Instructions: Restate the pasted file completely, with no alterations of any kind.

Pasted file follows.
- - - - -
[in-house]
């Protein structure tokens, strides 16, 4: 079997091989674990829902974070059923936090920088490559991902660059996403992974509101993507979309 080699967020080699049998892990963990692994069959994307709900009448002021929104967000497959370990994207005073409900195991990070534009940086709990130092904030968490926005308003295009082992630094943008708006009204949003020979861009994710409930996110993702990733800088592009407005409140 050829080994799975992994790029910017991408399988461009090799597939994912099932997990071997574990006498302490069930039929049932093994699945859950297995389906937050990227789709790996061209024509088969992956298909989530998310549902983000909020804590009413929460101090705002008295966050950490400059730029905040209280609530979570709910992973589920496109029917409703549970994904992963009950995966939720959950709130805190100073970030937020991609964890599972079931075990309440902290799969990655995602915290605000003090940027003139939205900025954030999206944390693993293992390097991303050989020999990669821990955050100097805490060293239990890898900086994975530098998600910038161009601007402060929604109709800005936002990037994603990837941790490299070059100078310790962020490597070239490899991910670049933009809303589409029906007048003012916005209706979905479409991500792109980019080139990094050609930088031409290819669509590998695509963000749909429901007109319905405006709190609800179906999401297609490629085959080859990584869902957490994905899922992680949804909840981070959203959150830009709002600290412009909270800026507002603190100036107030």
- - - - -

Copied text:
[in-house]
């Protein structure tokens, strides 16, 4: 079997091989674990829902974070059923936090920088490559991902660059996403992974509101993507979309 080699967020080699049998892990963990692994069959994307709900009448002021929104967000497959370990994207005073409900195991990070534009940086709990130092904030968490926005308003295009082992630094943008708006009204949003020979861009994710409930996110993702990733800088592009407005409140 050829080994799975992994790029910017991408399988461009090799597939994912099932997990071997574990006498302490069930039929049932093994699945859950297995389906937050990227789709790996061209024509088969992956298909989530998310549902983000909020804590009413929460101090705002008295966050950490400059730029905040209280609530979570709910992973589920496109029917409703549970994904992963009950995966939720959950709130805190100073970030937020991609964890599972079931075990309440902290799969990655995602915290605000003090940027003139939205900025954030999206944390693993293992390097991303050989020999990669821990955050100097805490060293239990890898900086994975530098998600910038161009601007402060929604109709800005936002990037994603990837941790490299070059100078310790962020490597070239490899991910670049933009809303589409029906007048003012916005209706979905479409991500792109980019080139990094050609930088031409290819669509590998695509963000749909429901007109319905405006709190609800179906999401297609490629085959080859990584869902957490994905899922992680949804909840981070959203959150830009709002600290412009909270800026507002603190100036107030």